“Where you from?”, the girl suddenly asks me.
She must be about 15 and she and her friend can’t stop giggling every time they look at me.
I’m on my way from the Great Wall of China to Beijing. The bus is packed and people are standing in the aisle. I’ve waited for almost 3 hours to get on it, because there were so many people and not enough busses. The space between seats is too short for my long European legs and my knees are starting to hurt. Trying to put at least one leg in the aisle, I accidentally kick her.
I apologize, she smiles, and instantly pops the question, almost as if she’s been waiting for an excuse to talk to me. It seems like the most basic question ever, those 3 words simply asking where I come from.
But it’s not. Not for her.
“From Belgium”, I say.
Silence… Knowing Belgium fits about 300 times into China, I can’t blame her for not knowing it.
“It’s next to Germany.”
“France? … Paris? … United Kingdom? …”
Her eyes keep getting bigger and bigger.
Suddenly, a spark of hope in her eyes. She starts to smile, moving her arms from excitement.
She nearly screams: “America?!?” She sounds as if she’s won the lottery… I can’t bring myself to breaking her heart.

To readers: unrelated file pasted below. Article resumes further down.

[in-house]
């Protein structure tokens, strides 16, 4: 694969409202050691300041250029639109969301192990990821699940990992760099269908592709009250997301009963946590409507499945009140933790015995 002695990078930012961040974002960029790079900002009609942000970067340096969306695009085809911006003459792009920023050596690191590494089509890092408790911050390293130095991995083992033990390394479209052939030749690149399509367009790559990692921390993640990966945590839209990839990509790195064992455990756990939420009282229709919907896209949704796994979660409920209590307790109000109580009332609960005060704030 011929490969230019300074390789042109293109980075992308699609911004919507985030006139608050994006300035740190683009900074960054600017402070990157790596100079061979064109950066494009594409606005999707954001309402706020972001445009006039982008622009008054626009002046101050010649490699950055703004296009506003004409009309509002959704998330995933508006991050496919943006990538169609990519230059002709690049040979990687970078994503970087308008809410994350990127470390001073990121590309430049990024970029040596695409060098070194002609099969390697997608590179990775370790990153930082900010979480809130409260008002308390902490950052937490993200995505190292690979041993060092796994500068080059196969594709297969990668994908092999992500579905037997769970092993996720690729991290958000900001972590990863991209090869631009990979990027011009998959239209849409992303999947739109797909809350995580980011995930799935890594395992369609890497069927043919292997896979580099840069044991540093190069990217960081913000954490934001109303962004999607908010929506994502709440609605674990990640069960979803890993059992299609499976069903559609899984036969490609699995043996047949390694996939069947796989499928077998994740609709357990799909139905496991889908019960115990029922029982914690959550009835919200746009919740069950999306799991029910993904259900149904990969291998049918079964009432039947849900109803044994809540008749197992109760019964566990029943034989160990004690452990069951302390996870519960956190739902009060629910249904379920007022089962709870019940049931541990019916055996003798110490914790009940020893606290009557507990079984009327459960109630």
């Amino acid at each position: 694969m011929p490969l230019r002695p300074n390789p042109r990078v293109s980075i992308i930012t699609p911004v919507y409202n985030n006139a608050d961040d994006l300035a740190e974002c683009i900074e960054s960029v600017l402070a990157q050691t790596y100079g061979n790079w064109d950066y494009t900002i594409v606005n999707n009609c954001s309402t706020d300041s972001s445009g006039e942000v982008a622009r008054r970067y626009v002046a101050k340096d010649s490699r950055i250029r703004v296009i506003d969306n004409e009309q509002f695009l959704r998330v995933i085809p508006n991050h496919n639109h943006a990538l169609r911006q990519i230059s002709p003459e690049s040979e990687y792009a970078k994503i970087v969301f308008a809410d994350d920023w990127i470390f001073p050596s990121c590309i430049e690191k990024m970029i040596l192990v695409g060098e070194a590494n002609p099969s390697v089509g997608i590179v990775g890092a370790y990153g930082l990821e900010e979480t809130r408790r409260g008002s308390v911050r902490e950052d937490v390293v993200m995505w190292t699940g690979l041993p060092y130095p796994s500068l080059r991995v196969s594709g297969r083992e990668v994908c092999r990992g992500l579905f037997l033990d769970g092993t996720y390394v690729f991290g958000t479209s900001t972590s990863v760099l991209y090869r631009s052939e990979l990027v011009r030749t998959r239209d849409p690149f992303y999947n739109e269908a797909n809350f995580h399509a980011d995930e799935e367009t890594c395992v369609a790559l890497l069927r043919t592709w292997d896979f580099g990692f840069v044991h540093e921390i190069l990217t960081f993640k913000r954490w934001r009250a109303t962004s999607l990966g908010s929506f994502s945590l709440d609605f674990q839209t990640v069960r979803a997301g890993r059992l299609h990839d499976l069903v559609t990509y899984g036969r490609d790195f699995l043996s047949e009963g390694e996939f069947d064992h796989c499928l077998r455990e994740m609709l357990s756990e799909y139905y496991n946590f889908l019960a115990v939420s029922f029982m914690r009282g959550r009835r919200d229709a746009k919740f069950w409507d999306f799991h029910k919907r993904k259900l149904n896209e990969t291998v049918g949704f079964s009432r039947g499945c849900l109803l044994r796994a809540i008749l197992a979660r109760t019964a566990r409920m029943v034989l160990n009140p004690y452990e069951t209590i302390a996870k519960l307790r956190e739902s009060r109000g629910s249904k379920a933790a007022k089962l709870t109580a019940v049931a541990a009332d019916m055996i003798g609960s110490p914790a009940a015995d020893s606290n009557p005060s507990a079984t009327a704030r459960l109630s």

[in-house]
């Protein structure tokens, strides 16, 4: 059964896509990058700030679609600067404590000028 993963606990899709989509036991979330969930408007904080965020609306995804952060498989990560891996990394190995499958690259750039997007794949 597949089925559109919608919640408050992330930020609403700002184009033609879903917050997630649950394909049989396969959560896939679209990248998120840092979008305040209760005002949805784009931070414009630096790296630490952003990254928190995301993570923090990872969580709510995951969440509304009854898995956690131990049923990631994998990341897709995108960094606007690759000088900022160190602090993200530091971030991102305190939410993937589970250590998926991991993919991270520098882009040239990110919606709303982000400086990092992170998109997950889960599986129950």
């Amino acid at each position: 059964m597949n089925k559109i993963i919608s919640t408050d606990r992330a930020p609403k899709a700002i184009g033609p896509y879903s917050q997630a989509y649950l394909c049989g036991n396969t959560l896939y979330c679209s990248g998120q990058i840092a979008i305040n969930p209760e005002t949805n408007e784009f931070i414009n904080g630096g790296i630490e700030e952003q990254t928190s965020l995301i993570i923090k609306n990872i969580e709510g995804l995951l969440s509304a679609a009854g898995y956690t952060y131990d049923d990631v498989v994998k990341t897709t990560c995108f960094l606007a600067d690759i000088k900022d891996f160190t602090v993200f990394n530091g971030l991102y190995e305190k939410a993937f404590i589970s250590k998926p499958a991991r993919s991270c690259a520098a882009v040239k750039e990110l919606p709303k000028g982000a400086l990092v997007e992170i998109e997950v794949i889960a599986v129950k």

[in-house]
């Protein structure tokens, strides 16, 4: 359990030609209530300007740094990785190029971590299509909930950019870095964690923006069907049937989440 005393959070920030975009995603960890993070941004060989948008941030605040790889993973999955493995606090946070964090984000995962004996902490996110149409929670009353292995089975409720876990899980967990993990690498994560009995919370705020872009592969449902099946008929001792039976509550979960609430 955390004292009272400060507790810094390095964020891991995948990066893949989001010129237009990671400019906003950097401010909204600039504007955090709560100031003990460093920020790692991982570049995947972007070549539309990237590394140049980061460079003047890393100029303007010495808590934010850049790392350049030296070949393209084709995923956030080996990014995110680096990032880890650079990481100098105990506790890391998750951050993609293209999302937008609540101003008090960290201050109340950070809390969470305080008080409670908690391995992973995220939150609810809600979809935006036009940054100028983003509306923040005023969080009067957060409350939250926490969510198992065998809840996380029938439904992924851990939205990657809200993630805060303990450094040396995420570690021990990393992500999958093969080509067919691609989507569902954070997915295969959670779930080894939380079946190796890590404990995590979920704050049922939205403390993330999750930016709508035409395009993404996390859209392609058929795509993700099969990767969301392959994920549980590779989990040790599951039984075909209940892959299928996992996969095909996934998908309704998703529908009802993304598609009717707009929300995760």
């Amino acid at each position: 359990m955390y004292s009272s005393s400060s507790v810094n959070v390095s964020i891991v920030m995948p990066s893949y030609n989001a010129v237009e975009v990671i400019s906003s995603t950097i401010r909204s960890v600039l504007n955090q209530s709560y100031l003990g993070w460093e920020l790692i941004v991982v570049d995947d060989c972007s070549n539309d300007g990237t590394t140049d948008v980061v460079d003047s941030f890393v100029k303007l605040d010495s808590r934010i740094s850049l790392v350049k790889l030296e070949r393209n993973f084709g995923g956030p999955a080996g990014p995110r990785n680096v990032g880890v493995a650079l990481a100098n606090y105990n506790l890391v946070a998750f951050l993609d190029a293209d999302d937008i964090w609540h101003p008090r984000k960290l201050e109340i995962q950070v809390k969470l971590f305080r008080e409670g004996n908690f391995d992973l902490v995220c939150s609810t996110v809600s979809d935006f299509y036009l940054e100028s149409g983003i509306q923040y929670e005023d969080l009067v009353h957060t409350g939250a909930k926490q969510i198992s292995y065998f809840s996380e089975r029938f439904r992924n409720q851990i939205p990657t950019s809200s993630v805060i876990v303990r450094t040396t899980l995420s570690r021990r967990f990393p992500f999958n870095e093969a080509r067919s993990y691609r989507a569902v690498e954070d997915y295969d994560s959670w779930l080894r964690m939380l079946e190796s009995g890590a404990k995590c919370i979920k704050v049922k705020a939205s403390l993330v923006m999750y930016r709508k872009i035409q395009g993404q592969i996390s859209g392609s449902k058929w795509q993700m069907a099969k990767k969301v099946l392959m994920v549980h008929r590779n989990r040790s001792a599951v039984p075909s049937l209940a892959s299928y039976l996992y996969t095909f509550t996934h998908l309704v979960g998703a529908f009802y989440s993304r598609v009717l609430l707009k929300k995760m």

“Yeeeeaaaaah, that’s it!!!”, I reply, trying to be as excited as she is…
From earlier conversations with Chinese people during my trip, I know there’s not much use in trying to explain. Somehow I know she won’t believe me. It’ll be too hard for her to grasp. Belgium, France, Germany and even Europe don’t exist in the world she’s learned about and the last thing her teachers try to teach her is asking questions. The only thing she gets to see on the front page of the paper or what’s left of the internet are stories about the greatness of the party and how ‘traitors’ are immediately taken care of.
So why tell her? She’ll just keep on staring at me with those big eyes that make me feel so uncomfortable. And probably her, too. But my discomfort is not the only reason. My enthousiastic me wants to try, but I don’t even know if I have the right. What’s the point in presenting the world to someone who’ll never ever have the chance to discover it?
What’s the use in creating a dream that can never become a reality? And who am I to do that to her?
It’s at that moment that I realize how damn lucky I am. At her age, I started discovering my own dreams and I’ve realized so many of them by now. It wasn’t always easy but I did it, and I still have so many that I know will come true one day. My dreams, no matter how big, have always been within my reach. And that’s exactly what makes me keep on chasing them. It’s not having dreams that makes me happy, it’s knowing I can realize them. Would I chase them as hard if I knew they were an utopia? Wouldn’t it just make me unhappy in the end?
So I let it be, I let her believe Belgium is right next to America…
Her world might be so much smaller than mine, but at least it stays within her reach…
How about you? Would you have told her? And what are your dreams? Let’s talk about it in the comments!